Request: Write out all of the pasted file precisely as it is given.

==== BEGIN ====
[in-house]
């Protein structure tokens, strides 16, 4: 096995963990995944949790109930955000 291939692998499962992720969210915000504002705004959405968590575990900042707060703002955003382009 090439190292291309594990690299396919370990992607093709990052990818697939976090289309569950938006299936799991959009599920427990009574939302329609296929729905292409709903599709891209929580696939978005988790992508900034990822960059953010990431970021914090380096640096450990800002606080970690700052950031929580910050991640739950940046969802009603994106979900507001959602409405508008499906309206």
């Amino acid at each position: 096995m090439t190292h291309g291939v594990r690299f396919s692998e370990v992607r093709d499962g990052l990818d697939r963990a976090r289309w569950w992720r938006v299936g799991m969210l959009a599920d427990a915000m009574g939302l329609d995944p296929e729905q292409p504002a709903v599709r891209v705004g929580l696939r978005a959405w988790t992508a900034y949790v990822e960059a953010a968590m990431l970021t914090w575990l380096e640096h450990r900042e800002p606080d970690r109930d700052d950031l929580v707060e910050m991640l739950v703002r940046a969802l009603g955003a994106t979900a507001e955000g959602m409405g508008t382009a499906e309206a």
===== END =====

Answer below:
[in-house]
């Protein structure tokens, strides 16, 4: 096995963990995944949790109930955000 291939692998499962992720969210915000504002705004959405968590575990900042707060703002955003382009 090439190292291309594990690299396919370990992607093709990052990818697939976090289309569950938006299936799991959009599920427990009574939302329609296929729905292409709903599709891209929580696939978005988790992508900034990822960059953010990431970021914090380096640096450990800002606080970690700052950031929580910050991640739950940046969802009603994106979900507001959602409405508008499906309206």
């Amino acid at each position: 096995m090439t190292h291309g291939v594990r690299f396919s692998e370990v992607r093709d499962g990052l990818d697939r963990a976090r289309w569950w992720r938006v299936g799991m969210l959009a599920d427990a915000m009574g939302l329609d995944p296929e729905q292409p504002a709903v599709r891209v705004g929580l696939r978005a959405w988790t992508a900034y949790v990822e960059a953010a968590m990431l970021t914090w575990l380096e640096h450990r900042e800002p606080d970690r109930d700052d950031l929580v707060e910050m991640l739950v703002r940046a969802l009603g955003a994106t979900a507001e955000g959602m409405g508008t382009a499906e309206a």